Grab shots

Balance, originally uploaded by ken.udle.

Our usual practice is to meet at a local park early Saturday or Sunday morning, spend an hour or so photographing the area, then head somewhere for breakfast where we share our photos and talk. With only a few exceptions we’ve done this once each week since mid-January, roughly 15 times in a row and it’s easily one of the highlights of my week.

We have no rules governing what pictures we take – landscapes, macro shots, animals, it doesn’t matter. As you might expect, we’ve developed a bit of a routine. We meet at Scott’s place, pile the gear into his SUV, stop at Tim’s for a large double-double and an earl grey then head off to a predetermined spot. On site we go our separate ways seeking inspiration, wandering back and forth, paths cross from time to time but only briefly. At some point one of us will comment that the light has become too harsh or they’ve got what they need – for me this usually means I have about 60 shots to choose from.

Breakfast is either at Tim’s or Perkins, it all depends on the time and other commitments. It’s there we invariably discover that despite moving in different directions, we’ve managed to capture many of the same subjects – a water scene, birds, rocks, a bridge. The opportunity is obvious though, we learn from one another. The shots often have not so subtle differences and I’ll realize I had not considered that angle or those settings. My personal objective, though, is to come away with something different each time.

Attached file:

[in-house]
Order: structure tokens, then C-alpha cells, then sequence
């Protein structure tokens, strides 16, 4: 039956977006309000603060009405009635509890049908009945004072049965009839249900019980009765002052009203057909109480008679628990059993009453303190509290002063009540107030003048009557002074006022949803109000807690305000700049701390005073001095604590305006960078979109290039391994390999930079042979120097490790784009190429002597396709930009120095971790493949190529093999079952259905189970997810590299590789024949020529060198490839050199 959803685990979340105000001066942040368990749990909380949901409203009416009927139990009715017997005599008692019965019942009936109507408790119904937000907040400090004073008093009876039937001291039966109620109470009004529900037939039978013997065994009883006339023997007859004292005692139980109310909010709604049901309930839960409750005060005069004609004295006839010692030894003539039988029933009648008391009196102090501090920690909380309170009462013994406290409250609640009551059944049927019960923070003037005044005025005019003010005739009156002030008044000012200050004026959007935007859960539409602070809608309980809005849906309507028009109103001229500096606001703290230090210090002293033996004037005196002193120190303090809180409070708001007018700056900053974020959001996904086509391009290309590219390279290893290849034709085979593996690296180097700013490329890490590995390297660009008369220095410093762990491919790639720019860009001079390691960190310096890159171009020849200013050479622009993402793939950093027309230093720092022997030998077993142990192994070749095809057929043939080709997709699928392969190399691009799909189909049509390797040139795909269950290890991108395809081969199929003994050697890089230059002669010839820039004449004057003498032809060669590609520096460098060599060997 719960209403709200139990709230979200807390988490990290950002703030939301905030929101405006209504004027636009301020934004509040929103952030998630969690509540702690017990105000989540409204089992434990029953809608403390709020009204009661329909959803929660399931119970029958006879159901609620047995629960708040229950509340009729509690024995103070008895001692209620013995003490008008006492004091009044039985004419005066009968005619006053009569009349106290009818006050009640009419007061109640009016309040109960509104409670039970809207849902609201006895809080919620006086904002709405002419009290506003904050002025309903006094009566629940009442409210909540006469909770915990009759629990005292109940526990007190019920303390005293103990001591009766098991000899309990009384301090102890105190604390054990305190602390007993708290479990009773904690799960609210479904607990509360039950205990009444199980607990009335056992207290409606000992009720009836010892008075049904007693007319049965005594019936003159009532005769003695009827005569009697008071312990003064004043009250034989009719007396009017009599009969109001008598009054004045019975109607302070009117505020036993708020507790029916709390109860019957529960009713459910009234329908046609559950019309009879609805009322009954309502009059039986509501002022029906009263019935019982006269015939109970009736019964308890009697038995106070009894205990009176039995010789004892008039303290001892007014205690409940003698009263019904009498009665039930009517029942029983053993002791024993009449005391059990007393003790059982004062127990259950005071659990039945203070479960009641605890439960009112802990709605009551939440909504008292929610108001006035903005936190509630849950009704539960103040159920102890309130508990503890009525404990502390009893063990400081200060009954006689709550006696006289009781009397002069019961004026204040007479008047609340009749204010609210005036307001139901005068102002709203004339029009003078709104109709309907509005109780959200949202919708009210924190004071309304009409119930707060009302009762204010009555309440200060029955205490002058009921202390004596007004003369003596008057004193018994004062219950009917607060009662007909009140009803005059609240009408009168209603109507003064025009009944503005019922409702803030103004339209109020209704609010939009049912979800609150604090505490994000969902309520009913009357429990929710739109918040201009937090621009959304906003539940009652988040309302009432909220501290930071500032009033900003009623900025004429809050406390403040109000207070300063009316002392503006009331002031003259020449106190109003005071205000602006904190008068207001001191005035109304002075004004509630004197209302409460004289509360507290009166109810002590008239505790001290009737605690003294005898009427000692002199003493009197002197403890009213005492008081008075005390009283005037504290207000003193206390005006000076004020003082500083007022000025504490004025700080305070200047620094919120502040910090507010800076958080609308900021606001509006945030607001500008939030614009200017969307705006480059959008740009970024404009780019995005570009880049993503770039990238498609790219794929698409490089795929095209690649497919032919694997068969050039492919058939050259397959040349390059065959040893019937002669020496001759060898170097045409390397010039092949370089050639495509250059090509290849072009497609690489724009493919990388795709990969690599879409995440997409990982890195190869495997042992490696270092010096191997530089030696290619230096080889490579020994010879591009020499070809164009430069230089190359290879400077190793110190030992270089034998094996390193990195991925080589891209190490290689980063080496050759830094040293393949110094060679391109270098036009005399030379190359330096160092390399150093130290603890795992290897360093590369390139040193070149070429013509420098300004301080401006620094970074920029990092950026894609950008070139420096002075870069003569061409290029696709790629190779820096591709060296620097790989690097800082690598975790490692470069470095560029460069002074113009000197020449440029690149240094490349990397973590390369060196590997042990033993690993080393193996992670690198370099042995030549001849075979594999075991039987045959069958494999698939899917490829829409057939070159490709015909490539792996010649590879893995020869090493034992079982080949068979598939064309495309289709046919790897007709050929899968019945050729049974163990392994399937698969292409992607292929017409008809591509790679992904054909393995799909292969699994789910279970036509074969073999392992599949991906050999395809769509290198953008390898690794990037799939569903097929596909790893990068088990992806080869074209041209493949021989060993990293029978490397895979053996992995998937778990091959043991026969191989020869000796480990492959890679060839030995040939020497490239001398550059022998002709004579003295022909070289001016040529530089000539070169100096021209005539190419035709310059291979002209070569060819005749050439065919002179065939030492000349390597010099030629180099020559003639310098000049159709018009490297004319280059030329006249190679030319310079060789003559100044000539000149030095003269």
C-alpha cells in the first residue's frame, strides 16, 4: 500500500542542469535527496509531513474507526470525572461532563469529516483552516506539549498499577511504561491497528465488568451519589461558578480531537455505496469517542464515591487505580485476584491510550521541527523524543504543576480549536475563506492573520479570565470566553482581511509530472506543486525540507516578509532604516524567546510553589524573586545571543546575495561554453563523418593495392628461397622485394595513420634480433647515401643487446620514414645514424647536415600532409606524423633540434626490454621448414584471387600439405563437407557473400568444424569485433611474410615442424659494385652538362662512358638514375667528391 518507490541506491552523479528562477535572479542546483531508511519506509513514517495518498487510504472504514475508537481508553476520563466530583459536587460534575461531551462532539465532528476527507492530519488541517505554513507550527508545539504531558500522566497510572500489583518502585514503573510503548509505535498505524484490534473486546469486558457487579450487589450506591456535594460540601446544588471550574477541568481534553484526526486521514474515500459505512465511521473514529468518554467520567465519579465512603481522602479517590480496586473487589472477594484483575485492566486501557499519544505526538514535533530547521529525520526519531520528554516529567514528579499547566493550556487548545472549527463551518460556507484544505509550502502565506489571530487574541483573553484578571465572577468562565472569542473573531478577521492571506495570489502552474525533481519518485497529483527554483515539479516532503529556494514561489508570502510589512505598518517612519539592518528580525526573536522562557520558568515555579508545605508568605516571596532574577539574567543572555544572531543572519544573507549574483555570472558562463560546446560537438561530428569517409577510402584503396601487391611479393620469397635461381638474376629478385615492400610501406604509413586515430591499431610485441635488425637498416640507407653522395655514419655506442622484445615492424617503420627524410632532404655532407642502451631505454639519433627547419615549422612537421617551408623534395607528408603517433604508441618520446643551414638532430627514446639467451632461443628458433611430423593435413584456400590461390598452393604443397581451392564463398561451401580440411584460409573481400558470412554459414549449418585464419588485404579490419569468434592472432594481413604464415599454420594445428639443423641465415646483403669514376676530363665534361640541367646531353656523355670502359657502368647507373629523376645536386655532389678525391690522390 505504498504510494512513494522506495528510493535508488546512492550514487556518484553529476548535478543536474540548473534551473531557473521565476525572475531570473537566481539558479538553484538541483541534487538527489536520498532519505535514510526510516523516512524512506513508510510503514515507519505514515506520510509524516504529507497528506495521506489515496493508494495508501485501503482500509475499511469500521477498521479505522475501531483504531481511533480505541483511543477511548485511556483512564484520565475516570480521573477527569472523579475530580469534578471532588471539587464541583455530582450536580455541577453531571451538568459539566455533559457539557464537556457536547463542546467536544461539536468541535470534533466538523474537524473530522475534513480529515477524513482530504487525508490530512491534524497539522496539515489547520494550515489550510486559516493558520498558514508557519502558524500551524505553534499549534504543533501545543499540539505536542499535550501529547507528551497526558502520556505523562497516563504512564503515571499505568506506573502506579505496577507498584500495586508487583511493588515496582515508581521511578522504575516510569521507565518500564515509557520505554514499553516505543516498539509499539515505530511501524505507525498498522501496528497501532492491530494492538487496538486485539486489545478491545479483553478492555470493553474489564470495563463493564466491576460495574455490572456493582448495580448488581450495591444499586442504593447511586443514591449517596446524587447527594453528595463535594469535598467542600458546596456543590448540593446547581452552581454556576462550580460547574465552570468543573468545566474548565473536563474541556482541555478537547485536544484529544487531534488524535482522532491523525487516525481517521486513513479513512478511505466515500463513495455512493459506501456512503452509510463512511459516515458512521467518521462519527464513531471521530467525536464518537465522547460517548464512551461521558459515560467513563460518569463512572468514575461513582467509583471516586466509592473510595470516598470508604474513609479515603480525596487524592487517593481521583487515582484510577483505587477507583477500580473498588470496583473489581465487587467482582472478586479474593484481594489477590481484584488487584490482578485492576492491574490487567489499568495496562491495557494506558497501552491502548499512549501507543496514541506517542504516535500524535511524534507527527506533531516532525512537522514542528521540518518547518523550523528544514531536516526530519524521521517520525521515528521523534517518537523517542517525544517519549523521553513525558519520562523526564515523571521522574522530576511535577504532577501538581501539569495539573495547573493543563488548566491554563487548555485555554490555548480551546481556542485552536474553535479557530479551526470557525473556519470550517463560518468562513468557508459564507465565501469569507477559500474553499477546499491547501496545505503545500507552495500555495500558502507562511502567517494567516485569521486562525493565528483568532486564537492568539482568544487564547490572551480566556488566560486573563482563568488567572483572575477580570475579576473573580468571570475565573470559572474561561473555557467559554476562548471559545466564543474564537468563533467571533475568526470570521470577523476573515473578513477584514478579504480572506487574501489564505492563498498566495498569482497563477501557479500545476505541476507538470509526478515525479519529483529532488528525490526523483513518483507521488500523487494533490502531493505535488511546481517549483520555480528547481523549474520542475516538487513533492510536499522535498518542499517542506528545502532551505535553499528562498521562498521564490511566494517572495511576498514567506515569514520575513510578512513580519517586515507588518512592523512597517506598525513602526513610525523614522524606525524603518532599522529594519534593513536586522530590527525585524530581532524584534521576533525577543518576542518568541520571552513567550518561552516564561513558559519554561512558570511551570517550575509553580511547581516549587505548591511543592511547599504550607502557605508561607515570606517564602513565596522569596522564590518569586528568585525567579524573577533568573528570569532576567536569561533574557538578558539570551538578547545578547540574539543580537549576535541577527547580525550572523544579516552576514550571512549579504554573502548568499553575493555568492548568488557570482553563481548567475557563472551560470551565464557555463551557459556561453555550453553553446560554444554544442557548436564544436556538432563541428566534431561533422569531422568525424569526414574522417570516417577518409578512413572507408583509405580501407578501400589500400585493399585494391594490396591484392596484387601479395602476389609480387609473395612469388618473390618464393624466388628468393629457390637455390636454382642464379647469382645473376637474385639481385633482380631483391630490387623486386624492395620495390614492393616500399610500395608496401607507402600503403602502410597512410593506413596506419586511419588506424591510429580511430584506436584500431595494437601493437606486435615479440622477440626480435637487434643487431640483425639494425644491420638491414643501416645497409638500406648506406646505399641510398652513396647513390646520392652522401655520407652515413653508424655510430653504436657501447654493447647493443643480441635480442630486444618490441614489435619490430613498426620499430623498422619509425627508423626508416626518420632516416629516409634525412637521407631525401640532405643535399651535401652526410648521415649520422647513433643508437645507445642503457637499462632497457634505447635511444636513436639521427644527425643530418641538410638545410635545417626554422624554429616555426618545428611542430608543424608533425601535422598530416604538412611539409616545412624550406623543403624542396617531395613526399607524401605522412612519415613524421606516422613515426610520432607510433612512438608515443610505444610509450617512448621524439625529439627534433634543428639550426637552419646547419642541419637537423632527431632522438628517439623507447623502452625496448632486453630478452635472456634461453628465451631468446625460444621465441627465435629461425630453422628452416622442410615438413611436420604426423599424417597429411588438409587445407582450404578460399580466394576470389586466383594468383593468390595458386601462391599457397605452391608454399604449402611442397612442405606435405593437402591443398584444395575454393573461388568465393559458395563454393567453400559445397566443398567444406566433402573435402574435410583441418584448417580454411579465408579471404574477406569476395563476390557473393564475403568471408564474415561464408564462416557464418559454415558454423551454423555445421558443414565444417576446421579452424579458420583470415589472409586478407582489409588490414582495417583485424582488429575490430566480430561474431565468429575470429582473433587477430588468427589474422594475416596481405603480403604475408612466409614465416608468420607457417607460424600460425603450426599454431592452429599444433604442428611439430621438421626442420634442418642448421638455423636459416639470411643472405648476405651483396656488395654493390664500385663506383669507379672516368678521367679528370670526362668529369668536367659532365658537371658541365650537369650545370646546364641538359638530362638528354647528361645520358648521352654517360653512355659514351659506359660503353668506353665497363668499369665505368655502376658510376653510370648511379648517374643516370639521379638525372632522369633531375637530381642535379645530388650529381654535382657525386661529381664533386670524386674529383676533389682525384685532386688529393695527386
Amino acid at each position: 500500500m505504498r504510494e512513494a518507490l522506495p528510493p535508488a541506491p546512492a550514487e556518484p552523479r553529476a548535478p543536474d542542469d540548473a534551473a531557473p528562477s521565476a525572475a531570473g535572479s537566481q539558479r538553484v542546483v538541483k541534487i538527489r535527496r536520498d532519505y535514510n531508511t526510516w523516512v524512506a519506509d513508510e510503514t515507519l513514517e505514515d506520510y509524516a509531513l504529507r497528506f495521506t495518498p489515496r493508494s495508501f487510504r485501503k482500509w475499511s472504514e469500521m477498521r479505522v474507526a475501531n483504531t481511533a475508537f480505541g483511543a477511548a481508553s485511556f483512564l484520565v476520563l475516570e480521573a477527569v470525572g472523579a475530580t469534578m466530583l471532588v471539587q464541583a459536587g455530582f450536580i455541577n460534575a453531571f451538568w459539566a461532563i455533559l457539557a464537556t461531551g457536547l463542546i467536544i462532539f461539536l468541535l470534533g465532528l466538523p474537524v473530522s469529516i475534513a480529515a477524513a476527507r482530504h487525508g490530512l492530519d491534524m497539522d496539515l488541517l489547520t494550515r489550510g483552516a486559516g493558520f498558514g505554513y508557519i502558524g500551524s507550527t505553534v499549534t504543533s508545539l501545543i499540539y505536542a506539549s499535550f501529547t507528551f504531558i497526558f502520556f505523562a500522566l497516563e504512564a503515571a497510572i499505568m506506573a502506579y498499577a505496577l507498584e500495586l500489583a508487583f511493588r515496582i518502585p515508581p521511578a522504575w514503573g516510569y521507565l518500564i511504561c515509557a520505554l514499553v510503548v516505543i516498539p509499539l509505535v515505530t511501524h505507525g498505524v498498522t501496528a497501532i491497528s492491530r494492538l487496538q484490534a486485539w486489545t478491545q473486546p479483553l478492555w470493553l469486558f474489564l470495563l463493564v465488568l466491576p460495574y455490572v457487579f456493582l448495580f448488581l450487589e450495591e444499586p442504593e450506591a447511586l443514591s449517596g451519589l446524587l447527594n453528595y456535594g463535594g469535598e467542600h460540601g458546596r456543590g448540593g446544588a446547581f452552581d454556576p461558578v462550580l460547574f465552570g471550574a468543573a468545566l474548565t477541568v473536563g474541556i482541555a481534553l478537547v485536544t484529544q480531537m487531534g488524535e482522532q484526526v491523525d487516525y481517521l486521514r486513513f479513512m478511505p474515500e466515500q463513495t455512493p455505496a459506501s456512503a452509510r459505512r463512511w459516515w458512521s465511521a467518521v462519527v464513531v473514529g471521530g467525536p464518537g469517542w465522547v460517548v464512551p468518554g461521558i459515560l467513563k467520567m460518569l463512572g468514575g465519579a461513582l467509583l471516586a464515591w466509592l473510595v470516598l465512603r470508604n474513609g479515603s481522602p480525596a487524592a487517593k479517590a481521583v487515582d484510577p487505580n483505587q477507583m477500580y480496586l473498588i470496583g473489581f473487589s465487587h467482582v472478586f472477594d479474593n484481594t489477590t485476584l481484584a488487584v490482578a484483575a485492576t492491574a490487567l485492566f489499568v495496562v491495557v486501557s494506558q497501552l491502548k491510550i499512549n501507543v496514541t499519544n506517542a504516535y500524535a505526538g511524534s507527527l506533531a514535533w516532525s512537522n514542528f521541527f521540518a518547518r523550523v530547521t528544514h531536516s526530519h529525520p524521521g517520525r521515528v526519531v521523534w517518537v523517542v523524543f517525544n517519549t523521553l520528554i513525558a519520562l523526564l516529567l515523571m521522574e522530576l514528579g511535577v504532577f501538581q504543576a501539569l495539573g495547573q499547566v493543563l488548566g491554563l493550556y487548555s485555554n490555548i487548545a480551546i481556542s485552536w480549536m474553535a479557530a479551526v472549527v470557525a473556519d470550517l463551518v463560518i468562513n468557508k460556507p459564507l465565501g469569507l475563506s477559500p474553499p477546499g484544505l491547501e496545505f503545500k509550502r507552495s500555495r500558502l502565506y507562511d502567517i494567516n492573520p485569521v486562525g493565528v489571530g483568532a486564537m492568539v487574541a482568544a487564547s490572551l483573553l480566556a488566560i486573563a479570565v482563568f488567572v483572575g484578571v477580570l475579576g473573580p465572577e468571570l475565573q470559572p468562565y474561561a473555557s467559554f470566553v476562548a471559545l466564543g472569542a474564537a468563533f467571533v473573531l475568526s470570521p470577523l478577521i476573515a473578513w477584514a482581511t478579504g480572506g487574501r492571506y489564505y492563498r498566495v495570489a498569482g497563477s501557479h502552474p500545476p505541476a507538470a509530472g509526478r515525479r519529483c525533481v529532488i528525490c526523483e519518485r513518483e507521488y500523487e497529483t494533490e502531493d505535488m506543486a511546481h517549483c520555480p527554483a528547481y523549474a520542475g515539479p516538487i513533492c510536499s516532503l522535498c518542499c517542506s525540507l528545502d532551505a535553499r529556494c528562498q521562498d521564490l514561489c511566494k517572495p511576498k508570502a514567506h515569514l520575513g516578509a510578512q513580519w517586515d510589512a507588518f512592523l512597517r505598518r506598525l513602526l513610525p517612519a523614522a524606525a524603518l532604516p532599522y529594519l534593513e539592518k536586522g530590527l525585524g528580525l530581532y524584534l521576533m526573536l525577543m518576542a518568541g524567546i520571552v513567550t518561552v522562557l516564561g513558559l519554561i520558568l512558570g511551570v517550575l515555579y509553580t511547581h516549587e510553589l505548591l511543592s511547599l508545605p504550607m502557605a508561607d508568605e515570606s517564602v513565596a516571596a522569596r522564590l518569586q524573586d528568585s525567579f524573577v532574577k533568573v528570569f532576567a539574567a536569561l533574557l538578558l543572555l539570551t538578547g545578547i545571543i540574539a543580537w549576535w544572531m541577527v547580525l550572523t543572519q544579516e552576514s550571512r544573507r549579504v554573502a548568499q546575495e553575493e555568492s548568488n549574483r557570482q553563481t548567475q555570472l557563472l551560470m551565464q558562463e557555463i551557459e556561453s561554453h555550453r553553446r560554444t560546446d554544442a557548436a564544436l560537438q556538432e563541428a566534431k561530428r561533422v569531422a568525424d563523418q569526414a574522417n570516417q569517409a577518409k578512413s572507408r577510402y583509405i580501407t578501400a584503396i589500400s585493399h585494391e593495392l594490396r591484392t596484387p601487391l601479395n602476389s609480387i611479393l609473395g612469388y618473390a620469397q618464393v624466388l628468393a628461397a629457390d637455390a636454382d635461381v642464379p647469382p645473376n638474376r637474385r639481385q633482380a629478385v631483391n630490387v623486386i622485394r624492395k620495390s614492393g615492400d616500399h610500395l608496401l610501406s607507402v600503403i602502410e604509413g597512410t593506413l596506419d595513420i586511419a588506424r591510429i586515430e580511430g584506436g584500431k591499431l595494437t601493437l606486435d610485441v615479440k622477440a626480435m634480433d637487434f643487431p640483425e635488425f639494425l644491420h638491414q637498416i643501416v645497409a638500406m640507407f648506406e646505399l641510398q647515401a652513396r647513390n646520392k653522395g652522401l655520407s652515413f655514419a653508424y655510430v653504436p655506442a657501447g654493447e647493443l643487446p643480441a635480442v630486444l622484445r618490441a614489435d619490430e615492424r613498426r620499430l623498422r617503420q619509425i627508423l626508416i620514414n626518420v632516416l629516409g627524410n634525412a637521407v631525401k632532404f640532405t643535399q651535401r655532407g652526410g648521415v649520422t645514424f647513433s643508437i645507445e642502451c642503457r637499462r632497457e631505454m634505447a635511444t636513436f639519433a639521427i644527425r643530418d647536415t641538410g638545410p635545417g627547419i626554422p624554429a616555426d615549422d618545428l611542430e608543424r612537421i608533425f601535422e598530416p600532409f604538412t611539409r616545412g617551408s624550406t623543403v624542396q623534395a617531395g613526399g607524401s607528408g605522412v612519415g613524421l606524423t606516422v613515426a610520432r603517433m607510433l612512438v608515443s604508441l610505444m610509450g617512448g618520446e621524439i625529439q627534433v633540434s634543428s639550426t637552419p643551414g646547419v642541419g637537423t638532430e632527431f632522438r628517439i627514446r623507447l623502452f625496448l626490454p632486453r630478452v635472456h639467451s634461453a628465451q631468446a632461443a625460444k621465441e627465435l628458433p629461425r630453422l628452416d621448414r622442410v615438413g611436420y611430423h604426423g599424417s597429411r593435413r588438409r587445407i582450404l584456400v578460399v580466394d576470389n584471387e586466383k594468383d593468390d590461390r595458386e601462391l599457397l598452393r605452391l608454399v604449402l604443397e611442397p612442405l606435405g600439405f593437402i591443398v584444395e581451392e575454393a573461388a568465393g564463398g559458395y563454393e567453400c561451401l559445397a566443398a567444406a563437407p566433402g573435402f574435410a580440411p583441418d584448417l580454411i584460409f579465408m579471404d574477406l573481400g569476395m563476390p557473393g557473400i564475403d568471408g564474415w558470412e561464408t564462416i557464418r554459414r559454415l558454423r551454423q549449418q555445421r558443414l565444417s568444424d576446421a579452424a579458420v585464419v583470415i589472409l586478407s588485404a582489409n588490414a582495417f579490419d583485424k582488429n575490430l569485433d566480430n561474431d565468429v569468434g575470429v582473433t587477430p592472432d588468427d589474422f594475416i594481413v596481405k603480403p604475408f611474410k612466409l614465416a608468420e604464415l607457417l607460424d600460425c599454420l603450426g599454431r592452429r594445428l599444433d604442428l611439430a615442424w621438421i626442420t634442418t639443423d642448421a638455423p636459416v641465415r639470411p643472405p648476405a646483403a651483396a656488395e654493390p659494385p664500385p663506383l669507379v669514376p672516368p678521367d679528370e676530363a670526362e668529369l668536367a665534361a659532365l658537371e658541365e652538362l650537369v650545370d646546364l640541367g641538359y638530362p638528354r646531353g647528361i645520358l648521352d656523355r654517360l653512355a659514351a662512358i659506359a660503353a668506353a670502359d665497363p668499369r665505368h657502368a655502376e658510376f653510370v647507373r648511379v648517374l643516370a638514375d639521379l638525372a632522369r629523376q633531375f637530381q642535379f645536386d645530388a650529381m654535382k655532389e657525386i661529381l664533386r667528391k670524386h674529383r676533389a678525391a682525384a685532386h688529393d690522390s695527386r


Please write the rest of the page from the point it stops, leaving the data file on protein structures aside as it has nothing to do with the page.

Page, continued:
Last weekend we were at a park along the Rideau river in Ottawa. We all have shots of the mother duck with her chicks (ducklings) and the larger birds on land or in the water. Scott has a great shot of a blue heron, he was in the right spot at the right time and more importantly with the right camera settings. Dave has a great shot of a bird landing. Mine was a spontaneous shot but especially different since it included a person – we tend not to include people in our shot but that’s a story for a different post.

We were not alone in the park, a lot of people were out enjoying the morning sun. One young woman passed Scott and me as we were watching some ducks. A brief moment later she hopped up on the rock wall and continued her walk along the river, maybe the stone is more comfortable to walk on than the asphalt, I’m not sure but the scene looked different enough to me so I snapped a quick shot. It turned out to be one of the better ones from the day.

For the three of us, the picture that stands out from the others was one that captures a brief moment. Scott and Dave probably expected the birds to take flight or land but still had be ready for the shot. I didn’t expect my shot but realized the curve of the wall, the lighting and the unexpected position of the woman made for interesting contrasts, created mystery and conveyed motion. Wo what made these shots work? I think being there, ready and recognizing potential are the common elements in the shots but more importantly, including action or the unusual is what sets these shots apart from the the others that day.

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